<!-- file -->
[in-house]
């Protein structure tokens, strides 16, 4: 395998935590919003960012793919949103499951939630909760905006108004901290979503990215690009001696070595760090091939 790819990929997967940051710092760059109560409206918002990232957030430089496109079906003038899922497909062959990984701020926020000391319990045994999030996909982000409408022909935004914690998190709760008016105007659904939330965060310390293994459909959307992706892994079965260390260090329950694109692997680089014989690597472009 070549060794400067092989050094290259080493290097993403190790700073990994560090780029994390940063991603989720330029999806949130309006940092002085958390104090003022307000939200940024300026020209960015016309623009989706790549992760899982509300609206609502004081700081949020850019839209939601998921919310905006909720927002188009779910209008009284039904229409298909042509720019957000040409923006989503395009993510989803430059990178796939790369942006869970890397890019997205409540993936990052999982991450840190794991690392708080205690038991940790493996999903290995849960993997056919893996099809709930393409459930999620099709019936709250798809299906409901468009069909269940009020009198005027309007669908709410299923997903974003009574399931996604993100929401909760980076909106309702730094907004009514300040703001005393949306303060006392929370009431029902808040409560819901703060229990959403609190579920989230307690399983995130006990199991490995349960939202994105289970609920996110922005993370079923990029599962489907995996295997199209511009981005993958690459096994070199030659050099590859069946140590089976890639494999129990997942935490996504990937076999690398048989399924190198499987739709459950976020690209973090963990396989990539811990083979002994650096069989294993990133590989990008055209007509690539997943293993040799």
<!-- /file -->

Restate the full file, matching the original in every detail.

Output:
[in-house]
């Protein structure tokens, strides 16, 4: 395998935590919003960012793919949103499951939630909760905006108004901290979503990215690009001696070595760090091939 790819990929997967940051710092760059109560409206918002990232957030430089496109079906003038899922497909062959990984701020926020000391319990045994999030996909982000409408022909935004914690998190709760008016105007659904939330965060310390293994459909959307992706892994079965260390260090329950694109692997680089014989690597472009 070549060794400067092989050094290259080493290097993403190790700073990994560090780029994390940063991603989720330029999806949130309006940092002085958390104090003022307000939200940024300026020209960015016309623009989706790549992760899982509300609206609502004081700081949020850019839209939601998921919310905006909720927002188009779910209008009284039904229409298909042509720019957000040409923006989503395009993510989803430059990178796939790369942006869970890397890019997205409540993936990052999982991450840190794991690392708080205690038991940790493996999903290995849960993997056919893996099809709930393409459930999620099709019936709250798809299906409901468009069909269940009020009198005027309007669908709410299923997903974003009574399931996604993100929401909760980076909106309702730094907004009514300040703001005393949306303060006392929370009431029902808040409560819901703060229990959403609190579920989230307690399983995130006990199991490995349960939202994105289970609920996110922005993370079923990029599962489907995996295997199209511009981005993958690459096994070199030659050099590859069946140590089976890639494999129990997942935490996504990937076999690398048989399924190198499987739709459950976020690209973090963990396989990539811990083979002994650096069989294993990133590989990008055209007509690539997943293993040799």